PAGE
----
The other morning I was out aiming for some photos of the fresh snow on the pines in my back yard- my timing was good as a passing jet was scratching the sky with contrails, and in a flash I aimed to angle a photo with it in the background of a branch.
Boom when I saw that in my stream, I said, this has to be GIFfed, making an animation from a single photo. It looked like something was shooting right out of that pine tree.
This is where it helps to think in stacked layers. I knew I wanted to make the contrail emerge from behind the pine branch. So I copied the left upper corner (the pine branch) to the top layer. I then lasso selected around the contrail, and cut that from the background layer to its own middle layer.
I used the magic wand (reduced tolerance to 4) to select and subtract the blue around it. Back on the bottom layer, I clone brushed the blue background to cover where the contrail existed, so I had a solid blue background.
From the top layer, I used a small eraser brush, and just brushed out some of the blue around the leading edge of the branches where I wanted the contrail to emerge.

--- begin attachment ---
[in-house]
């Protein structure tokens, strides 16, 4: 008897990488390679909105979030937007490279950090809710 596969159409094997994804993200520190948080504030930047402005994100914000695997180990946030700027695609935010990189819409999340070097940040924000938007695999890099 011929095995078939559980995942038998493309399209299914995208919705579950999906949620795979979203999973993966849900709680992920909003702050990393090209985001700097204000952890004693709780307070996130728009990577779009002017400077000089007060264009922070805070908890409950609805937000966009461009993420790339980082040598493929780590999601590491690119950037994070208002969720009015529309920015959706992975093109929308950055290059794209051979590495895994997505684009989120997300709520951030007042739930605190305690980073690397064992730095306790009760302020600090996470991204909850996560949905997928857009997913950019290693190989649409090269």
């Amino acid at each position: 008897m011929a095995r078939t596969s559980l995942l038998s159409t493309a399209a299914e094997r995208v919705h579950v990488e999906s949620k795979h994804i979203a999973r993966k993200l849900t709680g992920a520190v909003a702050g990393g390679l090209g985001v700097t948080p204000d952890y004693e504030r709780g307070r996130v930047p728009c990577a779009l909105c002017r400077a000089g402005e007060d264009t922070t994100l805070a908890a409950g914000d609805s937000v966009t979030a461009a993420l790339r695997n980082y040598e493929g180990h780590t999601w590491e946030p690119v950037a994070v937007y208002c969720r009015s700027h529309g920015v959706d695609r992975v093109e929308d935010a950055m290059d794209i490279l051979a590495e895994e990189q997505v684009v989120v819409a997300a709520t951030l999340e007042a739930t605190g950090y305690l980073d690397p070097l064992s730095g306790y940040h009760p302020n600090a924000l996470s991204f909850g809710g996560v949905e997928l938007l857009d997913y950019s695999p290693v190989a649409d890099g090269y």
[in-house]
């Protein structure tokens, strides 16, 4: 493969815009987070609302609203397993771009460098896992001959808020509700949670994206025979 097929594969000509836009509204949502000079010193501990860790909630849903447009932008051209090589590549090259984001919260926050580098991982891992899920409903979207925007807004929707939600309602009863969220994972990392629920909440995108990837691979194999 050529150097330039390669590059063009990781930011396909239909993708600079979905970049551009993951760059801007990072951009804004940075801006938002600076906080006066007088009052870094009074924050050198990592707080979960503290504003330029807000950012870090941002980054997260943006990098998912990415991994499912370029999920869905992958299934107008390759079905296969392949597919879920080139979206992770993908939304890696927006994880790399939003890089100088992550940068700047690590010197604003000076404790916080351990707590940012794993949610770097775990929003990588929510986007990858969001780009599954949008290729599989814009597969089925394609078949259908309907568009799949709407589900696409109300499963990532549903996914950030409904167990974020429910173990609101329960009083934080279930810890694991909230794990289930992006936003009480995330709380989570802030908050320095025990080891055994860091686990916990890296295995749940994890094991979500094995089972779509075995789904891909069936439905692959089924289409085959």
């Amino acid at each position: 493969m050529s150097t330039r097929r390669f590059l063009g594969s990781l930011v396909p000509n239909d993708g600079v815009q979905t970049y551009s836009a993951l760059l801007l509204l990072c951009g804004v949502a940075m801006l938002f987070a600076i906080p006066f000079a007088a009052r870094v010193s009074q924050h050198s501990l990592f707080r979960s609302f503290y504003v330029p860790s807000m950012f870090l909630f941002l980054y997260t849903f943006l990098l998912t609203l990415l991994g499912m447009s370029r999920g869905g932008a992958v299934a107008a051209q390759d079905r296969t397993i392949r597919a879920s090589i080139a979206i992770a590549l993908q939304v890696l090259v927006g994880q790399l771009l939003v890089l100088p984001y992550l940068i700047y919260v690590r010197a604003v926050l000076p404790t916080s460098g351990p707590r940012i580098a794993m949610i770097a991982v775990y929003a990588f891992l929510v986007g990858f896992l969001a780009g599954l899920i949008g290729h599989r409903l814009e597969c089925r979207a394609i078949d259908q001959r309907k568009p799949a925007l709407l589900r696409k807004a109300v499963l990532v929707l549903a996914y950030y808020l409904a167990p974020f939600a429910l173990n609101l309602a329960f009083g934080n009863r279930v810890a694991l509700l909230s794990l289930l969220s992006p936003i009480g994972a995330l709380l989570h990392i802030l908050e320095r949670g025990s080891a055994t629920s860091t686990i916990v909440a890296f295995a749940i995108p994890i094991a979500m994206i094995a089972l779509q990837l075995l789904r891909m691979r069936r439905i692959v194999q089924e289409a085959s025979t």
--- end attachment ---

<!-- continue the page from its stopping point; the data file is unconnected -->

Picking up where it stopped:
In the animation palette, I used convert Layers to Frames, to get a three framed animation. I turned on all layers in all frames, and slid the contrail layer to the left, so it as tucked in behind the top layer pine branch. I used copy frames, then paste frames (after) to extend the animation to 11 frames. I then went frame by frame, and moved the contrail a bit tot he right in each frame, so it moved along the horizontal, and then passed off the right side of the screen.
I set each frame to 0.1 seconds, except the first one I set to a full second.
This one came in at only 73 Kb! That’s because of using layers with small bits per layer, but also the large areas of solid blue compress well in GIF.
So when you are in Arizona, keep in mind that even the trees are packing heat! And not the “dry kind of heat”!
The Cause, You Know, in Arizona, Everyone is Packing Heat by CogDogBlog, unless otherwise expressly stated, is licensed under a Creative Commons Attribution-ShareAlike 3.0 Unported License.